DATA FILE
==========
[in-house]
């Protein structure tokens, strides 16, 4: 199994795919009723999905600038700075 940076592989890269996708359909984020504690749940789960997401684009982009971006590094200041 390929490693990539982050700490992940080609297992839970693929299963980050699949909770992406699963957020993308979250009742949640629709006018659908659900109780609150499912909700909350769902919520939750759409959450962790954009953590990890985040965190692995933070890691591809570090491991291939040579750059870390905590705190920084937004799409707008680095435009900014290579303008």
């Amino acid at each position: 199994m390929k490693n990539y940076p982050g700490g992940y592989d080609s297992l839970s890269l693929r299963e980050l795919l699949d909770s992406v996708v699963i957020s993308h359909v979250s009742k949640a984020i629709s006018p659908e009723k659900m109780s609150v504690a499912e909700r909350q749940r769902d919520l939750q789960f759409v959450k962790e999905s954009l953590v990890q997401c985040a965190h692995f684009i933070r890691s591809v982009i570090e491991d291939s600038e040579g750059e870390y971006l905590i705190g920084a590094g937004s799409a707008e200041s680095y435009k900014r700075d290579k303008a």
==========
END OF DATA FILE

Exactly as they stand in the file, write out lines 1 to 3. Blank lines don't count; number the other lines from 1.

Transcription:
[in-house]
């Protein structure tokens, strides 16, 4: 199994795919009723999905600038700075 940076592989890269996708359909984020504690749940789960997401684009982009971006590094200041 390929490693990539982050700490992940080609297992839970693929299963980050699949909770992406699963957020993308979250009742949640629709006018659908659900109780609150499912909700909350769902919520939750759409959450962790954009953590990890985040965190692995933070890691591809570090491991291939040579750059870390905590705190920084937004799409707008680095435009900014290579303008």
């Amino acid at each position: 199994m390929k490693n990539y940076p982050g700490g992940y592989d080609s297992l839970s890269l693929r299963e980050l795919l699949d909770s992406v996708v699963i957020s993308h359909v979250s009742k949640a984020i629709s006018p659908e009723k659900m109780s609150v504690a499912e909700r909350q749940r769902d919520l939750q789960f759409v959450k962790e999905s954009l953590v990890q997401c985040a965190h692995f684009i933070r890691s591809v982009i570090e491991d291939s600038e040579g750059e870390y971006l905590i705190g920084a590094g937004s799409a707008e200041s680095y435009k900014r700075d290579k303008a």